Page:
I don’t even perceive it as a racing game. It’s a game about experiencing cars in general. You get a huge map with various surface types and a collection of 700+ cars and it’s up to you what to do with that. Whether it’s racing, drifting, doing stunts, fooling around in free roam mode or taking photos, this game offers it all.

Dirt Rally 2.0 (PC)

Rally simulator that prompted me to buy a steering wheel. The idea of switching to racing simulators didn’t stand the test of time (controller is easier and faster to plug than a full wheel setup) but I’m glad I tried.

I still keep coming back to this game from time to time. It offers a very specific kind of pleasure. Unlike other games I’ve tried, it takes no prisoners. It requires insane levels of focus and offers plenty of satisfaction when I manage to finish events in one piece. It teaches patience and precision like no other racing game.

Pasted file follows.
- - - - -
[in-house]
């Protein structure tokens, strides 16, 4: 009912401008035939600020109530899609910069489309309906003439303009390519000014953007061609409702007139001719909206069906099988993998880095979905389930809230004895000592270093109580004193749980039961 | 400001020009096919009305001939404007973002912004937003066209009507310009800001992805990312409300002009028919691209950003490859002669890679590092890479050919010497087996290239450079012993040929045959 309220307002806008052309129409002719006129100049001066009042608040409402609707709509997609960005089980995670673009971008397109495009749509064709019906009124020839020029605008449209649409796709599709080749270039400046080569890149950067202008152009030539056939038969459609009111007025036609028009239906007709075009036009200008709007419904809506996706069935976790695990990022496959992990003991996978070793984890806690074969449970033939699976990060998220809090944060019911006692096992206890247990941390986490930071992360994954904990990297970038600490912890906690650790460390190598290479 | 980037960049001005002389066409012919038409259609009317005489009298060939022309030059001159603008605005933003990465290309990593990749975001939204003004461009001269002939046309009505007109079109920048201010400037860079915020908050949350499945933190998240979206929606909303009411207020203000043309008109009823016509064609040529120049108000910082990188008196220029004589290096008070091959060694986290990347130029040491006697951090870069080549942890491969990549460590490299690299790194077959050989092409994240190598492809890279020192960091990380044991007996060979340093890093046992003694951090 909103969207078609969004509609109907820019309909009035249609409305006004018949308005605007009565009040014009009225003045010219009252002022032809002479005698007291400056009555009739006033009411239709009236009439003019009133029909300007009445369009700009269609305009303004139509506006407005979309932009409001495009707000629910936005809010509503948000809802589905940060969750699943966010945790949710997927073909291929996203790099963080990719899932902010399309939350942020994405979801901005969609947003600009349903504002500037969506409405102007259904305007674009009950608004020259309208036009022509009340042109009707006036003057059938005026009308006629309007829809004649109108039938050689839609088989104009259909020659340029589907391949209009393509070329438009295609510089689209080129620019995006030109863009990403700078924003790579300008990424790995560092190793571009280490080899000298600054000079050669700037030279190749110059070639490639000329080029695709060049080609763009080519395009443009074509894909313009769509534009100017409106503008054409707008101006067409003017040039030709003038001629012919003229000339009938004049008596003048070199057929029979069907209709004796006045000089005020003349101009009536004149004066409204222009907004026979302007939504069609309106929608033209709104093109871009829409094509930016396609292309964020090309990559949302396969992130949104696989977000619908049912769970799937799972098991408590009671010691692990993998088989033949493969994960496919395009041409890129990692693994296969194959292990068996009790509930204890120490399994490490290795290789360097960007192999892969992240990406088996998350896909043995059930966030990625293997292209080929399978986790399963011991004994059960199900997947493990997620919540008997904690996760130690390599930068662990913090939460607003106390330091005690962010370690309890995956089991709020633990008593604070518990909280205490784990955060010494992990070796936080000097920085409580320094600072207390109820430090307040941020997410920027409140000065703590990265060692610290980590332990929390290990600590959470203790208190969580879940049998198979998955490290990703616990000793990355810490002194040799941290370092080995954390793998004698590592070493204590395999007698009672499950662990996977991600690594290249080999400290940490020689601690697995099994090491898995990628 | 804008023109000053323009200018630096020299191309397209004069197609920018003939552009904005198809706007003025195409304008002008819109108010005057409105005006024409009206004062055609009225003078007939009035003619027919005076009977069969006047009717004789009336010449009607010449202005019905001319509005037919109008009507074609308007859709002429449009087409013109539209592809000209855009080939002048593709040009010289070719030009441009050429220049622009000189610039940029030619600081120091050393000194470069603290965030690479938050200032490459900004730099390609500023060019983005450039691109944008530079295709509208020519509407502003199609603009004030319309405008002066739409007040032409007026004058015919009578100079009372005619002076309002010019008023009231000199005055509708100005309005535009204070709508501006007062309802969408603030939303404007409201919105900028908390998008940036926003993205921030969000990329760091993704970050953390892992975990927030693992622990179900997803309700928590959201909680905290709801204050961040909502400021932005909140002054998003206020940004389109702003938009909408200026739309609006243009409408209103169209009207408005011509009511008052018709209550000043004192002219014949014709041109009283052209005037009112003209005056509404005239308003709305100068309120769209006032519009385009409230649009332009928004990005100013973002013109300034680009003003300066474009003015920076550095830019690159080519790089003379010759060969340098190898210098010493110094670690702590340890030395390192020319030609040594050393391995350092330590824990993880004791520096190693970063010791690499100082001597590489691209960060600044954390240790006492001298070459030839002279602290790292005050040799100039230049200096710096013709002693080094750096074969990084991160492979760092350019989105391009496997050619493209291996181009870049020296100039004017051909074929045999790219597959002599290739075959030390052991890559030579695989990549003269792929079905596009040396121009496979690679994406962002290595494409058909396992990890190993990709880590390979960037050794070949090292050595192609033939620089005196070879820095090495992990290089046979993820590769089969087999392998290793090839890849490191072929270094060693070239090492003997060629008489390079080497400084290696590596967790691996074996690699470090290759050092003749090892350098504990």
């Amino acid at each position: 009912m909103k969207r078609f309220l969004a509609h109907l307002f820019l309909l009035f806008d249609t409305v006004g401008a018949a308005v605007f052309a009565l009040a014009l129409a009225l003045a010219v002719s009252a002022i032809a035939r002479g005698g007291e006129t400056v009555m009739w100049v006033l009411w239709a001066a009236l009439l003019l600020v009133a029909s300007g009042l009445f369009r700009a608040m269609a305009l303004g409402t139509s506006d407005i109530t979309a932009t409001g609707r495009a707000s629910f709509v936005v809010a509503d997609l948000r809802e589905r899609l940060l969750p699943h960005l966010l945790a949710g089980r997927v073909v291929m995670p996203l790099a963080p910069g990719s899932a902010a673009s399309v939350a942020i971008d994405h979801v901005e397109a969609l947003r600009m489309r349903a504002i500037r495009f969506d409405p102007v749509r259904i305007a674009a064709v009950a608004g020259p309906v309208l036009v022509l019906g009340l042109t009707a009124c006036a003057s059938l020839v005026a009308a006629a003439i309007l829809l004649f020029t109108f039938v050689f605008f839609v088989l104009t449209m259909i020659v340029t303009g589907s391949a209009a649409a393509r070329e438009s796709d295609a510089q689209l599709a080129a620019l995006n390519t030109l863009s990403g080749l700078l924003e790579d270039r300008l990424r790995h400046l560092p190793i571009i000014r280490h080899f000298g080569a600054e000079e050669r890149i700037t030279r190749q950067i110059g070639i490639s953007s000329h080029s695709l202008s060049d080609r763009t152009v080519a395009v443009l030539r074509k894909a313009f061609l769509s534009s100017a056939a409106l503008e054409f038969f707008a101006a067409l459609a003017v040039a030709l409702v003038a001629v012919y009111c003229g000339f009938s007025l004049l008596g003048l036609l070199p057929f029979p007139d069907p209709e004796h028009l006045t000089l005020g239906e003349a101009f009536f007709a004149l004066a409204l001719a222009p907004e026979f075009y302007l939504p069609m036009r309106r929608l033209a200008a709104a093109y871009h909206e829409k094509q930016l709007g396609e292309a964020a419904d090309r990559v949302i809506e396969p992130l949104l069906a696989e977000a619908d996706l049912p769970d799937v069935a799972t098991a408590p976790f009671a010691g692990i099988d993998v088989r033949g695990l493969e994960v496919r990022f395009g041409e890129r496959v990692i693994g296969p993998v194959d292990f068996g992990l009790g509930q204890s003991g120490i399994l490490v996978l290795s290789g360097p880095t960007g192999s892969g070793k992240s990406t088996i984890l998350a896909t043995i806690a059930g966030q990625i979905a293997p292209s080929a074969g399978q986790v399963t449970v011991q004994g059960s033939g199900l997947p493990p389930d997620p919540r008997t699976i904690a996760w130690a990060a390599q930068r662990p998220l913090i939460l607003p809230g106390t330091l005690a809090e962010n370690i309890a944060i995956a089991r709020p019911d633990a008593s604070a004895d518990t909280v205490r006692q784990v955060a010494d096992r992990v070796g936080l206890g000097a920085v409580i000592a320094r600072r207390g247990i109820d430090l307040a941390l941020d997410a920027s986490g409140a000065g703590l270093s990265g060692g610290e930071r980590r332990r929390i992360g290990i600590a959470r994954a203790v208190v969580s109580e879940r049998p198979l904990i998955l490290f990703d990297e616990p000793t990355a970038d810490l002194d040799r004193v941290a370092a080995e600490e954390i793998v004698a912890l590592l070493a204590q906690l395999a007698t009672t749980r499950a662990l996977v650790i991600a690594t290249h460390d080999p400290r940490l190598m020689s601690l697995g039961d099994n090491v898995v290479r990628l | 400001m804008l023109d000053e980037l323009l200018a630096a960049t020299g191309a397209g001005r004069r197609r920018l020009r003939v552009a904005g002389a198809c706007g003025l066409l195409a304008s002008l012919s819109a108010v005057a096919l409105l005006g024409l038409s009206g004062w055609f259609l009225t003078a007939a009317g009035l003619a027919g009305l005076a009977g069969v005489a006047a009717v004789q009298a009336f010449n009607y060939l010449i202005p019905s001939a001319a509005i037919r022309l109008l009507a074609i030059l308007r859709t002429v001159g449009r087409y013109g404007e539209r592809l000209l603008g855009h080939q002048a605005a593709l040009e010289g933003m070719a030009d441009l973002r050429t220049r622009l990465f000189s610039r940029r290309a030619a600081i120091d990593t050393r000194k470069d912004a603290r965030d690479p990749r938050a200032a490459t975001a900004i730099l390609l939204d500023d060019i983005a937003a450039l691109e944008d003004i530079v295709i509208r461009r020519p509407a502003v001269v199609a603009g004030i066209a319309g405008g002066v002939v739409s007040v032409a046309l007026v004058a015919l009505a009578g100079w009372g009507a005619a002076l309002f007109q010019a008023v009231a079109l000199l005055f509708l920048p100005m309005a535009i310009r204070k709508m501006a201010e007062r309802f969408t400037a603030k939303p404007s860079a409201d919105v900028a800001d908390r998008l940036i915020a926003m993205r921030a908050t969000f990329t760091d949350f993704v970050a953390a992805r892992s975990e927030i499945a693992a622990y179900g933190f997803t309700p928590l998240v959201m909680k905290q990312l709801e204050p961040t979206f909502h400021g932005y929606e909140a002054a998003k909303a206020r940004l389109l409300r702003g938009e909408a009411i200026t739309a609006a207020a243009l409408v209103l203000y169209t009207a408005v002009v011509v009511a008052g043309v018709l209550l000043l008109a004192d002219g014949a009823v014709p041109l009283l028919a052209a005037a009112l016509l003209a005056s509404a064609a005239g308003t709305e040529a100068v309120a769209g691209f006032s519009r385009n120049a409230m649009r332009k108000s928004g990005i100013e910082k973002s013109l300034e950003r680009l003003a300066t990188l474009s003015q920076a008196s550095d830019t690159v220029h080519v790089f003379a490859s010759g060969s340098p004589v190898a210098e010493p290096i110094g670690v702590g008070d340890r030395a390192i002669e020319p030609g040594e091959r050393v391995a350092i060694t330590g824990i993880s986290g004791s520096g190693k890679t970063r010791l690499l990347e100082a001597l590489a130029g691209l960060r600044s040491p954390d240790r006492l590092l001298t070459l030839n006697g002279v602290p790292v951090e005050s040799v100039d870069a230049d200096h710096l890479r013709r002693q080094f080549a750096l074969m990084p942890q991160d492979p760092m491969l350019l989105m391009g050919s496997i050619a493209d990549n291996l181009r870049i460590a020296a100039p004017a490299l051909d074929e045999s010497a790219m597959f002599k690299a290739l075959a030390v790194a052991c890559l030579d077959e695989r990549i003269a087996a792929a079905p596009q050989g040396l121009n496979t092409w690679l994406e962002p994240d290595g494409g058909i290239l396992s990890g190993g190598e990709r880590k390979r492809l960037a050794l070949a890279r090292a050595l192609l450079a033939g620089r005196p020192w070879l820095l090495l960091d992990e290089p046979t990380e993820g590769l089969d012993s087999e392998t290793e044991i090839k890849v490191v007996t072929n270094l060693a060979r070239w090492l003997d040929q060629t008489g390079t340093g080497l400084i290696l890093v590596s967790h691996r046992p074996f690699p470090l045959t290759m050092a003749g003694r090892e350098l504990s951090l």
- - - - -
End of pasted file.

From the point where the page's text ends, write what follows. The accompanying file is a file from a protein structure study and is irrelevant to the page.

Forza Horizon 3 (PC)

I never experienced Forza Horizon 3 after the release, so I bought it on sale to kill boredom between content updates in Horizon 4.

Experiencing Forza Horizon 4 felt like a magical experience that changed everything, but it felt that way because I didn’t know what to expect. Playing Forza Horizon 3 in 2020 still felt like playing a long awaited sequel.

Familiar, but still fresh environment, unique atmosphere of a car-themed festival with amazing music, dozens of events to participate. I knew what to expect and I wanted it all, right in my face, once again. Australia felt big and spacious compared to the UK from Horizon 4. Hot Wheels DLC is by far the best DLC I’ve played in the franchise. It makes DLCs from Horizon 4 look half-baked.